are several blood tests for Celiac Disease, so the first thing to
know is which one(s) you had! If you don't have your actual lab
results, you can ask for a copy from your doctor's office. You may
need to fill out a request form due to the privacy laws, but asking
for a copy of the test is fine - people do it all the time.
you read any journal articles about medical tests, they will refer
to the sensitivity and specificity of the tests. What does this
mean? These terms are a measure of the "trueness" of the
test. Sensitivity is the chance that a person who really does have
an illness, really will have a positive test. Specificity is the
chance that a person who does not have an illness
will have a negative test. In evaluating a test, you would want
the sensitivity and specificity to be as close to 100% as possible.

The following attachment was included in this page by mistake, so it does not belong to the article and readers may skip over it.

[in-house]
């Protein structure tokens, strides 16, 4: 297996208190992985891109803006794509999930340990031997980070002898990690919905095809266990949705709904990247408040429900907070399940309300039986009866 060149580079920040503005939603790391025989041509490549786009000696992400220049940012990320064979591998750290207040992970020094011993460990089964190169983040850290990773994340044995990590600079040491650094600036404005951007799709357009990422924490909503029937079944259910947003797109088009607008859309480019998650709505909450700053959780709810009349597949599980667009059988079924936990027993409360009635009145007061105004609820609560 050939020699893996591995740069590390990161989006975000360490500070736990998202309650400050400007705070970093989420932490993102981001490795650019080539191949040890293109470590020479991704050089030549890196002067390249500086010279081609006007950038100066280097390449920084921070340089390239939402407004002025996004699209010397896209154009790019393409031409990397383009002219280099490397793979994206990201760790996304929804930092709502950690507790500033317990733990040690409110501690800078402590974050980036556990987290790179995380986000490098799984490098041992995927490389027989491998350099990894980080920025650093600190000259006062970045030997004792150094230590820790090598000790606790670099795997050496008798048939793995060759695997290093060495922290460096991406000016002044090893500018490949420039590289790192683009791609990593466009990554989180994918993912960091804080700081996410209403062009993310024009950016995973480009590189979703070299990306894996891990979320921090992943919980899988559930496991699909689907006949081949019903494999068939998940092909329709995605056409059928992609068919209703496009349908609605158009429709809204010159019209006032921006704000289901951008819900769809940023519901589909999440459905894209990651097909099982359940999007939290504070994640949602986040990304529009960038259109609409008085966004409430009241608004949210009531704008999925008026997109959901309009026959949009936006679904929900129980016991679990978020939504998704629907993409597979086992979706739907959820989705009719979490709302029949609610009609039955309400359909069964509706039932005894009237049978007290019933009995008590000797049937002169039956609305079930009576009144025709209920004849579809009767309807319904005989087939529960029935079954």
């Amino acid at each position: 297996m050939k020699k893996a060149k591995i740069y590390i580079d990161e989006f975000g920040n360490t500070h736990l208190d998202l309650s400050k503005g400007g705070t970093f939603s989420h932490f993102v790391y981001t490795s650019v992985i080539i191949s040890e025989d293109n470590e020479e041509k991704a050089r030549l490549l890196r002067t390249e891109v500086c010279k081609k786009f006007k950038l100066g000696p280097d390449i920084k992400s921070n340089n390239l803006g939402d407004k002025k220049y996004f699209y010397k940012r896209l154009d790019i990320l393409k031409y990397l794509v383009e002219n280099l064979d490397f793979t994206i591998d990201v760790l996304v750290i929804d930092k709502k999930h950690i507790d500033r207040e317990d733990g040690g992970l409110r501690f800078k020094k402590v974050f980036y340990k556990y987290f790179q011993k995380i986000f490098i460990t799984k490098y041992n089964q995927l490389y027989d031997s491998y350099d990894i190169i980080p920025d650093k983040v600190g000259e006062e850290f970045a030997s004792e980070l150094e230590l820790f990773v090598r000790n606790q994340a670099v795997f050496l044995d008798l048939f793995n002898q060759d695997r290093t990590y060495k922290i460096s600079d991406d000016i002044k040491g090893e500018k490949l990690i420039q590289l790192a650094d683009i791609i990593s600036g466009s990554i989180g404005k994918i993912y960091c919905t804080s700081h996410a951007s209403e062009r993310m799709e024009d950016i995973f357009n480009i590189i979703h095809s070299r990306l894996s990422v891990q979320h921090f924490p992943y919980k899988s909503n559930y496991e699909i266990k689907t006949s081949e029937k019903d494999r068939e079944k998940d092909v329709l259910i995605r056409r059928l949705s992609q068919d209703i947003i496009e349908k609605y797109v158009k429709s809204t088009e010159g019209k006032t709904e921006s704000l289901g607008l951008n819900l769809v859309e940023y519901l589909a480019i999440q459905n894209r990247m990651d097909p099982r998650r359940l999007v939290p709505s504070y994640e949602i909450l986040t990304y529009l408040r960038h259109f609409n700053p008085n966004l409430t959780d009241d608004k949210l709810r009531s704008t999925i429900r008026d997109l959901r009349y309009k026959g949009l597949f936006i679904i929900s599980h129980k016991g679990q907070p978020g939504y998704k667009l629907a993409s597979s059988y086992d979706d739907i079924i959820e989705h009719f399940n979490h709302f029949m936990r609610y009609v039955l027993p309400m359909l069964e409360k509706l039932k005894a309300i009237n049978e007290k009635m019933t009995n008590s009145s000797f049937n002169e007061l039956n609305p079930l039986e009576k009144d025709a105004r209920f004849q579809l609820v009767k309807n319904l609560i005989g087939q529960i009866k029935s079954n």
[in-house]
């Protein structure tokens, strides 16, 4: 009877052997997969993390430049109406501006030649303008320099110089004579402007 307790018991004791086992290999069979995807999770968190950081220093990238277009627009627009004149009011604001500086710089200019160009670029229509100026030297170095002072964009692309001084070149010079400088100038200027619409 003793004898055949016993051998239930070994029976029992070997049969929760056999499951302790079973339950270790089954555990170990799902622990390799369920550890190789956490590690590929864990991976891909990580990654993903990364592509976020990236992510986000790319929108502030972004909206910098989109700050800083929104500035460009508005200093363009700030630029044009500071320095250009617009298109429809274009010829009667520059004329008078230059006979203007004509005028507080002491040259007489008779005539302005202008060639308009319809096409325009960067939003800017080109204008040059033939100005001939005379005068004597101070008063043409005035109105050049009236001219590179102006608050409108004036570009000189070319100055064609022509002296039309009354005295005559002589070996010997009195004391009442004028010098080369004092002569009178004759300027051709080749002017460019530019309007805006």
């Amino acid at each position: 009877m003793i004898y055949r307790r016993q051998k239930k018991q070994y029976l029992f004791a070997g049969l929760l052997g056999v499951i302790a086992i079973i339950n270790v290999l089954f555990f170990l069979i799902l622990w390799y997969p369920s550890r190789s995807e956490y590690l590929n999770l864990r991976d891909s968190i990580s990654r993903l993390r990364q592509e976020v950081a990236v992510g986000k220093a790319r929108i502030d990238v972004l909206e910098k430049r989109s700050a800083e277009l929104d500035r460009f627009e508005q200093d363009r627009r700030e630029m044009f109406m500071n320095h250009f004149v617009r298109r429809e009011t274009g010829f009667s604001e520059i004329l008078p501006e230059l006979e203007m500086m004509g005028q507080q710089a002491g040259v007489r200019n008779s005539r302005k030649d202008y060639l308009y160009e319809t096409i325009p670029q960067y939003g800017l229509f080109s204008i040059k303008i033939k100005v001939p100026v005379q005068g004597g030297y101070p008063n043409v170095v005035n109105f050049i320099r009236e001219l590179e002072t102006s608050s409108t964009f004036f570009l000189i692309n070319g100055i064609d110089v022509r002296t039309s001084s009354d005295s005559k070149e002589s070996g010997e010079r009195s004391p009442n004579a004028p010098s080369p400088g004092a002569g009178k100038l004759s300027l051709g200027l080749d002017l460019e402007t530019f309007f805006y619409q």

antibody IgA (AGA-IgA), Antigliadin antibody IgG (AGA-IgG)
Positive antigliadin antibodies mean that the body is reacting
against gliadin, one of the gluten proteins in wheat. A large percentage
of the population has antibodies against gliadin, and many are apparently
healthy, so the interpretation of this test has been very confusing.
fact, these tests are no longer recommended as a screening tool
for CD...and yet they are still run. A positive antigliadin antibody,
with a negative tTG test and biopsy, can cause a lot of concern
when it appears in family members. What does this type of test result
mean - if anything? A study has been published that follows people
who had only antigliadin antibodies.
A new test with good performance. This measures a reaction
to the broken-down gluten molecule (peptide). These peptides are
an integral part of the reaction to gluten in Celiac Disease and
this test is showing good results in diagnosis.
Transglutaminase antibody IgA
Transglutaminase antibody IgG
blood tests / negative biopsy